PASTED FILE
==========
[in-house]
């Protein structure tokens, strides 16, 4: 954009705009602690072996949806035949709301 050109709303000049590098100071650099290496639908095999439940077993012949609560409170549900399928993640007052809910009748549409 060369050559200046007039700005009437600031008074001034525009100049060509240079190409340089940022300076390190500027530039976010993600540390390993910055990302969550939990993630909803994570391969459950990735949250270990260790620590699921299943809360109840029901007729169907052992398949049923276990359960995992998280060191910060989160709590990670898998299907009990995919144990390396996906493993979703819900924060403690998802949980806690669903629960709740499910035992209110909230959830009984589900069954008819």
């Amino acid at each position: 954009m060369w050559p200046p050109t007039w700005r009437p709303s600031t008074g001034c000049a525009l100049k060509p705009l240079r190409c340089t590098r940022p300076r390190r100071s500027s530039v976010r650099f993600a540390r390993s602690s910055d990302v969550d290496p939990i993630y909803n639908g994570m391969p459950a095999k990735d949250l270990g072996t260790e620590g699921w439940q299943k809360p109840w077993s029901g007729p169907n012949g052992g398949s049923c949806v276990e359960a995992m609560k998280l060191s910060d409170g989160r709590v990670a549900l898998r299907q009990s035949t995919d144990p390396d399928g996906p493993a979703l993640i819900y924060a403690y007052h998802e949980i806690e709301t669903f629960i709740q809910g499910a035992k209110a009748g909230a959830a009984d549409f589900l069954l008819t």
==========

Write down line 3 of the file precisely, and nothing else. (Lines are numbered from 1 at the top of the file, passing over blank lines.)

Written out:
């Amino acid at each position: 954009m060369w050559p200046p050109t007039w700005r009437p709303s600031t008074g001034c000049a525009l100049k060509p705009l240079r190409c340089t590098r940022p300076r390190r100071s500027s530039v976010r650099f993600a540390r390993s602690s910055d990302v969550d290496p939990i993630y909803n639908g994570m391969p459950a095999k990735d949250l270990g072996t260790e620590g699921w439940q299943k809360p109840w077993s029901g007729p169907n012949g052992g398949s049923c949806v276990e359960a995992m609560k998280l060191s910060d409170g989160r709590v990670a549900l898998r299907q009990s035949t995919d144990p390396d399928g996906p493993a979703l993640i819900y924060a403690y007052h998802e949980i806690e709301t669903f629960i709740q809910g499910a035992k209110a009748g909230a959830a009984d549409f589900l069954l008819t």